Recognizing the Symptoms and Risk Factors of Peripheral Artery Disease

One in 20 Americans over the age of 50 suffers from peripheral artery disease (PAD). PAD can be a subtle disease, but it has serious consequences. If untreated, PAD can increase the risk of coronary artery disease, heart attack and stroke.

PAD occurs when plaque builds up on the inside of walls of the arteries that carry blood from the heart to the legs and feet, resulting in the narrowing of the arteries. This is called atherosclerosis and is the most common cause of PAD. Because of this narrowing, the vessels can’t deliver enough oxygen and nutrients to the body. Also known as peripheral vascular disease, PAD can occur in the stomach, arms and head, but most commonly occurs in arteries in the pelvis and legs.

Symptoms of PAD

PAD symptoms can be difficult to recognize. Many people may experience no symptoms or mistake symptoms such as leg cramping, pain or tiredness when walking for other causes — especially since the symptoms go away with rest, only to return with activity.

Symptoms of PAD include: Cramping, pain and tiredness with walking

Sores on lower extremities that won’t heal

Toes that look pale, discolored or blue

Leg or foot pain that disturbs your sleep, including leg cramps at night

Leg numbness

Coldness in your lower leg or foot

Shiny skin on legs, or loss of hair on your feet and lower legs

Thick yellow toenails that are not growing

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It’s important to talk with your doctor if you experience any of these symptoms.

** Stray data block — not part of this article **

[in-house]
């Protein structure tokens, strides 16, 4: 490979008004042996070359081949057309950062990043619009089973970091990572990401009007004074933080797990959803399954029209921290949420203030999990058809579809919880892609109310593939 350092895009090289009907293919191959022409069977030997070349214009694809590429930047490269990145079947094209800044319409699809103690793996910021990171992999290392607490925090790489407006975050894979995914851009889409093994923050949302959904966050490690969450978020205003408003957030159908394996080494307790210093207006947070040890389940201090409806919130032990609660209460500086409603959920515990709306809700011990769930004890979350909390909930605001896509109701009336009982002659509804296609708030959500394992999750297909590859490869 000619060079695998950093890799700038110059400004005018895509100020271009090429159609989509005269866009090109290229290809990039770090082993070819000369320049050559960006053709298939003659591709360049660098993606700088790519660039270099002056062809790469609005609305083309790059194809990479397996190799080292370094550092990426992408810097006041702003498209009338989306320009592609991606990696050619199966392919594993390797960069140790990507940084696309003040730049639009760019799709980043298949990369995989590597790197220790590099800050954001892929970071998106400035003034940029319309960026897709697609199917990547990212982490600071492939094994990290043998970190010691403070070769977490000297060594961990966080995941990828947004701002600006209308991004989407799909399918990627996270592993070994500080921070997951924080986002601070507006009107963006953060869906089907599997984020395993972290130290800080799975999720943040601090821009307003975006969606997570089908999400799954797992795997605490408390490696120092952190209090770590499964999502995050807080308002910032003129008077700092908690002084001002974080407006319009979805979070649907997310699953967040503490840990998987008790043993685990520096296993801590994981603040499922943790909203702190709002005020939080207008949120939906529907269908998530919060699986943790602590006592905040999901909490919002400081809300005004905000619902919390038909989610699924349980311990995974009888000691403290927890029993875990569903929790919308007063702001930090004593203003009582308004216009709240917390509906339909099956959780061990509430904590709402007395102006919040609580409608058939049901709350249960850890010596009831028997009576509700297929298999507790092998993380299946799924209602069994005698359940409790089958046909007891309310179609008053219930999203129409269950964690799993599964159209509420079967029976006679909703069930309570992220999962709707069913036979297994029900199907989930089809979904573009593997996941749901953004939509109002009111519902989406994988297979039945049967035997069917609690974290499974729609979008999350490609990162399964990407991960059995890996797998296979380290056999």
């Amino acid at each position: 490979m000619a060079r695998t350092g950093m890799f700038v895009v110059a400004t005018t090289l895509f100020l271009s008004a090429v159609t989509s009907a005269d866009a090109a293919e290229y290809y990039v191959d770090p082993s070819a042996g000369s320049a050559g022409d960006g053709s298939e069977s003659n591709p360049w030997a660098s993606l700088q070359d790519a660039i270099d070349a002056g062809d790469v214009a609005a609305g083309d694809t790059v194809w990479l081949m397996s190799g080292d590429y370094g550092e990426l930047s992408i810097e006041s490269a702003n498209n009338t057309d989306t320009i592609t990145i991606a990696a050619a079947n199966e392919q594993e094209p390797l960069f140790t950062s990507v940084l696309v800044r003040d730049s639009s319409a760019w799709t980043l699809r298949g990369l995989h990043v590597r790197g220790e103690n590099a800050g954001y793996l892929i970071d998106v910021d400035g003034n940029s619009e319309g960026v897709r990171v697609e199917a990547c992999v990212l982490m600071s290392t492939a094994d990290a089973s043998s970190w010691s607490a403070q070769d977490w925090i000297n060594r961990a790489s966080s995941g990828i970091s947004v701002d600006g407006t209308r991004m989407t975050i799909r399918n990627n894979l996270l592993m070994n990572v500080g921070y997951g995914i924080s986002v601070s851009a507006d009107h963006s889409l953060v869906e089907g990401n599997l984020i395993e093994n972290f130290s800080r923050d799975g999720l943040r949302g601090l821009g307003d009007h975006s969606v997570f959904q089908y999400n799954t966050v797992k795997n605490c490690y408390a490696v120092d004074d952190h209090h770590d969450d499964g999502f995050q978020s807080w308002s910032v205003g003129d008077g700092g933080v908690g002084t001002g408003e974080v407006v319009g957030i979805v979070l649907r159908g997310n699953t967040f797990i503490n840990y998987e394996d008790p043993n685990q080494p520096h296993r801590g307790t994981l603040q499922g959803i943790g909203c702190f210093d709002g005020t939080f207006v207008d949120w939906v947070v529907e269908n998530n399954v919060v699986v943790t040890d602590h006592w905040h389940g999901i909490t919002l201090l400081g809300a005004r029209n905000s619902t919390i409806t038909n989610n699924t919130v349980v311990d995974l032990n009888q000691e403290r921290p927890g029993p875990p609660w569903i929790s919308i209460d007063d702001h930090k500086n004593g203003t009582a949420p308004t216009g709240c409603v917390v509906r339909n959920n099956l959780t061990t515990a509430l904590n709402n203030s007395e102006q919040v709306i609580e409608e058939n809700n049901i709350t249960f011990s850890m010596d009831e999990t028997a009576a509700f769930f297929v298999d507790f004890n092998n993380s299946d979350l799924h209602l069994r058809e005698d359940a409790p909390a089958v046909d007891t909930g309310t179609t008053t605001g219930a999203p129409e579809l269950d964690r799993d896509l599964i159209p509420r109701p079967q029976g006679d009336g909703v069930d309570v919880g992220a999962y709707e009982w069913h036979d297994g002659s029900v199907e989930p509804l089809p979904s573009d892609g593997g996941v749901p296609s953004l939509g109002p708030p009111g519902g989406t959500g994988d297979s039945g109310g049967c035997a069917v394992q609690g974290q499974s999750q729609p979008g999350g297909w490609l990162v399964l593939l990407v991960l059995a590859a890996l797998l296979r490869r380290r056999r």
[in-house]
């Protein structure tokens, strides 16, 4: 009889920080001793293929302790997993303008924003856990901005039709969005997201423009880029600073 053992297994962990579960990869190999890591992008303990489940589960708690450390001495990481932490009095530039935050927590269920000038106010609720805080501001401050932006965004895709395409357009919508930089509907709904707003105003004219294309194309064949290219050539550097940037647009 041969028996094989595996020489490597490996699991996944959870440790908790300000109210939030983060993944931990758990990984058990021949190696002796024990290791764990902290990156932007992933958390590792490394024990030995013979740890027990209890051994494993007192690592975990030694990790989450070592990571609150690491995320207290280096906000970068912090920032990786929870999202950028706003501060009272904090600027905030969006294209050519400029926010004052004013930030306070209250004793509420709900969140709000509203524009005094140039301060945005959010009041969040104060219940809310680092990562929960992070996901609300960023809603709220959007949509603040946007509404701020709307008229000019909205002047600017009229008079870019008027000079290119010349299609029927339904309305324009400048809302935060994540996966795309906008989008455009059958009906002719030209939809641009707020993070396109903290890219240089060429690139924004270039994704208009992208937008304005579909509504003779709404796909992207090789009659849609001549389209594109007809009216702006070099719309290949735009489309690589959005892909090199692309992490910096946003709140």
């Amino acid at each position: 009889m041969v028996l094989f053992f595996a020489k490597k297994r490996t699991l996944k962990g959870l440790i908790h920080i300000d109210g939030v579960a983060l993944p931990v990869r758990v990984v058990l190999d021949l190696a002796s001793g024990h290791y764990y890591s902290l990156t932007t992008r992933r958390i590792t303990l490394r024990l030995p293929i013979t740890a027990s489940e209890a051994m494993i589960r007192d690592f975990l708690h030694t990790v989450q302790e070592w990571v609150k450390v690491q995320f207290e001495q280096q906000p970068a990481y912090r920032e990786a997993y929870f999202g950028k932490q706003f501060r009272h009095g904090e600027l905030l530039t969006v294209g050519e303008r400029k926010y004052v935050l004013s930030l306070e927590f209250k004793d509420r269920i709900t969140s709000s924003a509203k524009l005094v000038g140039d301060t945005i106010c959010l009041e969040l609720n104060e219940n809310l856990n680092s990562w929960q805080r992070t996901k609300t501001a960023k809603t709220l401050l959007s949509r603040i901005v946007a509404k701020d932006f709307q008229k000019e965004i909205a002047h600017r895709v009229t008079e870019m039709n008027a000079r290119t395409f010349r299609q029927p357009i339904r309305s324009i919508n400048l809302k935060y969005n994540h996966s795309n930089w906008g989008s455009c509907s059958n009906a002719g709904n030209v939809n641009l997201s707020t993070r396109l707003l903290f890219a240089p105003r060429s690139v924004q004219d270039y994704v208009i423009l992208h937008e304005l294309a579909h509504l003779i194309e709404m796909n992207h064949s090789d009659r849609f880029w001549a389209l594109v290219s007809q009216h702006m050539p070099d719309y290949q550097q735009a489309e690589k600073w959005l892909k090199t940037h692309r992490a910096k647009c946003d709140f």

Risk Factors

The risk of developing PAD increases with age. Those with coronary artery disease have a greater chance of having PAD. A family history of PAD, cardiovascular disease or stroke also increases the chances. Other risk factors include: Smoking

Diabetes

High cholesterol

Chronic kidney disease

High blood pressure

Treatment

PAD can be diagnosed througha variety of tests, including a physical exam, a blood pressure test, ultrasound, blood tests or angiography. Once PAD has been diagnosed, the goal is to reduce symptoms and decrease the atherosclerosis in the vessels.

Stopping smoking and starting a supervised exercise program are two key ways to reduce the effects of PAD. Other lifestyle changes, such as following a healthy eating plan to reduce cholesterol and weight, also can help. Medications to lower cholesterol, reduce high blood pressure or prevent blood clots may be recommended. In some cases, surgery or an angioplasty procedure may be needed to address blockage in a blood vessel. Dr. Sumith Aleti is an interventional cardiologist and endovascular specialist with the Orlando Health Heart Institute Cardiology Group – Ocoee, located at Orlando Health – Health Central Hospital, 10000 W. Colonial Dr., Ocoee, FL 34761.

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